Hermes is synonymous with iconic luxury pieces, and the coveted Hermes Clic Clac H bracelet is a must-have when it comes to accessories by the French luxury label. In three sizes — narrow, wide and extra wide — and an array of enamel and metal color combinations, it’s the kind of piece that makes you want to amass a collection. And whether you pair them with your favorite luxury watch for a classic look, or team them up with on-trend pieces for a mix of modern and timeless, you can’t go wrong with the iconic piece. “Clic Clacs look great on their own, but even better when stacked,” points out Senior Director of Authentication Graham Wetzbarger. As an expert on authenticating Hermès, we asked Wetzbarger to break down the elements of an authentic Clic Clac so you’ll know how to tell real from faux. Read on for his tips.
How common are fake Hermès Clic Clac H Bracelet?
With its minimal yet instantly recognizable design, the Clic Clac lends itself to being easily knocked off.
What are the telltale signs of a fake Clic Clac H Bracelet?
Poor functionality, a sticky hinge, large gaps between the enamel and the metal, flaking of the metal finish and a lack of identifying brand hallmarks.
What steps do you take to authenticate an Hermès Clic Clac H Bracelet?
First, we note the item’s weight; it should be heavy, and shouldn’t feel light in your hand. We then look at the color of the metal and the enamel to see that they are correctly bonded. When inspecting the shape of a Hermes Clic Clac H bracelet replica, we look to see that it is an oval, which fits ergonomically on the wrist; many counterfeit bracelets are circular.
We also look at the metals. As part of the platinum family, Palladium has a very clean silver tone to it, whereas some counterfeits may look more blue or brown. Likewise, Permabrass has a very pure yellow gold color to it, and should not be orange or show copper undertones.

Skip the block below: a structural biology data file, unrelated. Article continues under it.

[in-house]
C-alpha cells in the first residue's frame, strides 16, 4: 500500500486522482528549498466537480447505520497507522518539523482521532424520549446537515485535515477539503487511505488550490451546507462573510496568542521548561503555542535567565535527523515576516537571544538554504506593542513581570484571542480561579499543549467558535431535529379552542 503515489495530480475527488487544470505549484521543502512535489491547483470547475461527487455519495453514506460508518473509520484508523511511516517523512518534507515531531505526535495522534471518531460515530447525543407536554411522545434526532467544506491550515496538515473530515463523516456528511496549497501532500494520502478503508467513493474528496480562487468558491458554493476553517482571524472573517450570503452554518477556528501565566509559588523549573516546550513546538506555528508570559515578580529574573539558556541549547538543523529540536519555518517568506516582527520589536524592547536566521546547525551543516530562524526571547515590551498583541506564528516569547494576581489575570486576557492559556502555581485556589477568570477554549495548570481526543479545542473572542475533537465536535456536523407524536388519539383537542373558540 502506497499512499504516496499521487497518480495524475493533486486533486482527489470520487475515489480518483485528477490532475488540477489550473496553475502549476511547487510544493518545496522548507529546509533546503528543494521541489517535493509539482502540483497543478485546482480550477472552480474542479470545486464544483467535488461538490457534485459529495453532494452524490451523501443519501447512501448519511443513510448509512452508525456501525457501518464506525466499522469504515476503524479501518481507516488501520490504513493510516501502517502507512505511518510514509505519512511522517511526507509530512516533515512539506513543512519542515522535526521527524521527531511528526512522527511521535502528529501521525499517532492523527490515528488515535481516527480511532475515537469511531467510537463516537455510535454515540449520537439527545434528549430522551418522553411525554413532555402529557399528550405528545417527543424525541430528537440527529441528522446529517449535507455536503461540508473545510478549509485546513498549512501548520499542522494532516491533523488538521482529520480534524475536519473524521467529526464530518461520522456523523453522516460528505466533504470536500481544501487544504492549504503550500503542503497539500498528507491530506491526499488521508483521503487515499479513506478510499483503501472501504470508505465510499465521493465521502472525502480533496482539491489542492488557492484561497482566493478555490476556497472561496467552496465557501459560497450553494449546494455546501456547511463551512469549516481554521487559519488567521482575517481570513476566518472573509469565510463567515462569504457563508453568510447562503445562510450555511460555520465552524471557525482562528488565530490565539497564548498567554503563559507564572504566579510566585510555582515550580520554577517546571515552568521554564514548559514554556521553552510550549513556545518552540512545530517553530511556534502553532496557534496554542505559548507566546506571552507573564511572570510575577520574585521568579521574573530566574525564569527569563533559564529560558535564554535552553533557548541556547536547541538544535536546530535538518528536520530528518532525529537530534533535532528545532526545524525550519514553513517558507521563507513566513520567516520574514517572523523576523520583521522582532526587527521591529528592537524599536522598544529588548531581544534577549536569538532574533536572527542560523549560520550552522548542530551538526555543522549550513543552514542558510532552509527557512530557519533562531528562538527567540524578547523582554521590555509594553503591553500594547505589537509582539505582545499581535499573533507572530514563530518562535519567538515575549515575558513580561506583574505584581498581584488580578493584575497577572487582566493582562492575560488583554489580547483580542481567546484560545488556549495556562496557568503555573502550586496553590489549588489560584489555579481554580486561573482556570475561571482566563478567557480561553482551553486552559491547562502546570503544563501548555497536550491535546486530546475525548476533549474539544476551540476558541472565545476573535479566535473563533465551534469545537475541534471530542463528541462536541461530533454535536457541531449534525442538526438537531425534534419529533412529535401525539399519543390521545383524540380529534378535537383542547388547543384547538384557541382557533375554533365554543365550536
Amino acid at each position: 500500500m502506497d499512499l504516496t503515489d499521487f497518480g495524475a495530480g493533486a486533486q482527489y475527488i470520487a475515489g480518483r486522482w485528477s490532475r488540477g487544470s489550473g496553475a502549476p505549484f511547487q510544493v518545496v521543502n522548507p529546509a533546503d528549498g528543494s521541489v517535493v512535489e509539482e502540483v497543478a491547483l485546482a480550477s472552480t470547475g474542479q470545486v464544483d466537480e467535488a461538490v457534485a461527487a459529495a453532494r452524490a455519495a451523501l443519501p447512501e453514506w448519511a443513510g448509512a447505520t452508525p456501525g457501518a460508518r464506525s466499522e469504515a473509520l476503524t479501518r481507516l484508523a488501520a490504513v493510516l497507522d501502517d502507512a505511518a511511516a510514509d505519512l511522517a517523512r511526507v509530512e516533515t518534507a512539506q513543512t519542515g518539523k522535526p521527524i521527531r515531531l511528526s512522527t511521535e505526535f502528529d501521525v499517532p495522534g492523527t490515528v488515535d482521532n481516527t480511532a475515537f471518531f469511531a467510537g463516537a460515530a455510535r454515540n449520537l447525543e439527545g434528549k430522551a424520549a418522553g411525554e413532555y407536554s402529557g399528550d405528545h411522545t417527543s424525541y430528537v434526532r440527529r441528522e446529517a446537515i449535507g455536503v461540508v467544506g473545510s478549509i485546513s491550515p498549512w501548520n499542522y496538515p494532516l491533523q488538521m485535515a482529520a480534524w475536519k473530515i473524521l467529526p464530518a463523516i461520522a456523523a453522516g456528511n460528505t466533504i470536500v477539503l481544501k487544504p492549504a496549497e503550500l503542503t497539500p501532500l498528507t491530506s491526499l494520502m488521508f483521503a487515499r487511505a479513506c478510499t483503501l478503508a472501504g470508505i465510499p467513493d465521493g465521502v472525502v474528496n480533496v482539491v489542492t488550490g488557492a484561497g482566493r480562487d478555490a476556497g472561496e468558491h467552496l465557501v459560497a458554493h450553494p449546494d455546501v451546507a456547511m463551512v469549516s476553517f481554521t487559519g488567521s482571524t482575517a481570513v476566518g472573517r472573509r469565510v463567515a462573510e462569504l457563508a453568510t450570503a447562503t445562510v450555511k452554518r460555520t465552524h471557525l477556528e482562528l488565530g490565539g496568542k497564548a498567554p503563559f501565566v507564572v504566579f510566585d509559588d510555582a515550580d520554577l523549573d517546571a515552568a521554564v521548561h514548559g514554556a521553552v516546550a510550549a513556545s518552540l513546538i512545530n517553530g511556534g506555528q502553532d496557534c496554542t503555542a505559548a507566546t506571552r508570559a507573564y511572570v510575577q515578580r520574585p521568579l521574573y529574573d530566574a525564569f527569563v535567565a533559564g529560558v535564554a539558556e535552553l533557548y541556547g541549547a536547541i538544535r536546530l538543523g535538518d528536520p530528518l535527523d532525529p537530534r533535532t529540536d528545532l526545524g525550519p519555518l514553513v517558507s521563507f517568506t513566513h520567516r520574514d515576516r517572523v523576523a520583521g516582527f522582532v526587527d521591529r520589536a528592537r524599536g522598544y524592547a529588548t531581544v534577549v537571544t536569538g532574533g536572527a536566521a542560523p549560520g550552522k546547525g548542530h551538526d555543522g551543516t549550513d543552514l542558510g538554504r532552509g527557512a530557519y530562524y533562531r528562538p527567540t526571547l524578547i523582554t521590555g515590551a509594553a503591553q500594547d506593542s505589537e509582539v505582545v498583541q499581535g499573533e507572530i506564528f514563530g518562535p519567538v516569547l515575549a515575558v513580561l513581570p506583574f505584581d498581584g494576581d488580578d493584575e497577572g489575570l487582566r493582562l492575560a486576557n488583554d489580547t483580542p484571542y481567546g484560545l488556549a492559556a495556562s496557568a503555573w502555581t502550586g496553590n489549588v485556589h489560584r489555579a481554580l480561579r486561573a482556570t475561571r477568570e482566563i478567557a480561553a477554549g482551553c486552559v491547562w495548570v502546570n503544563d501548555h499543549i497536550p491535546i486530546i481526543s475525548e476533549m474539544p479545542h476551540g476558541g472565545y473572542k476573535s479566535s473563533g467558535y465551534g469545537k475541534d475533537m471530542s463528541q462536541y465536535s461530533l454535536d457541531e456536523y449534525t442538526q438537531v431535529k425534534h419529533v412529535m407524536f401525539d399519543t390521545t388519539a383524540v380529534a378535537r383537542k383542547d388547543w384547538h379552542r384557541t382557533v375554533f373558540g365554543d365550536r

Next, we inspect the clasp and hinge. We look at the male and female components, and ensure that the H pivots on a flathead screw for small and wide Clic Clacs, or a star-shaped screw on Hermes extra wide Clic Clac H Bracelet. The peg should be cylindrical and pivot cleanly into the notch, which has a unique shape to perfectly fit the mechanism of the bracelet — on fakes they often get this shape wrong. The single notched hinge should open and close easily but with some tension.
What brand hallmarks does Hermès use on Clic Clacs?
We double check for the correct brand hallmarks on every Hermes Clic H bracelet outlet. “Hermès” should be printed in all caps on one side of the interior of the hinge. Beneath it you will find a single capital letter that indicates the year in which it was made. These follow the pattern of the date stamps Hermès uses on its leather goods — for example, on the Clic Clac below, the “P” indicates that it was manufactured in 2012. It is worth noting that in 2015, Hermès abandoned this system, which has been in place since the 1950s, and going forward will be using different markings. On the opposite side of the hinge, it should say “Made In France” in all caps if the piece was made circa 2010 or later.
What elements of craftsmanship do you expect to see?
The technique used to make an Hermes Clic Clac bracelet fake is applied enamel work, meaning a solid piece is set into the metal framework. The enamel should be slightly domed at the edges. Many counterfeits use a poured resin technique which results in a flat enamel surface.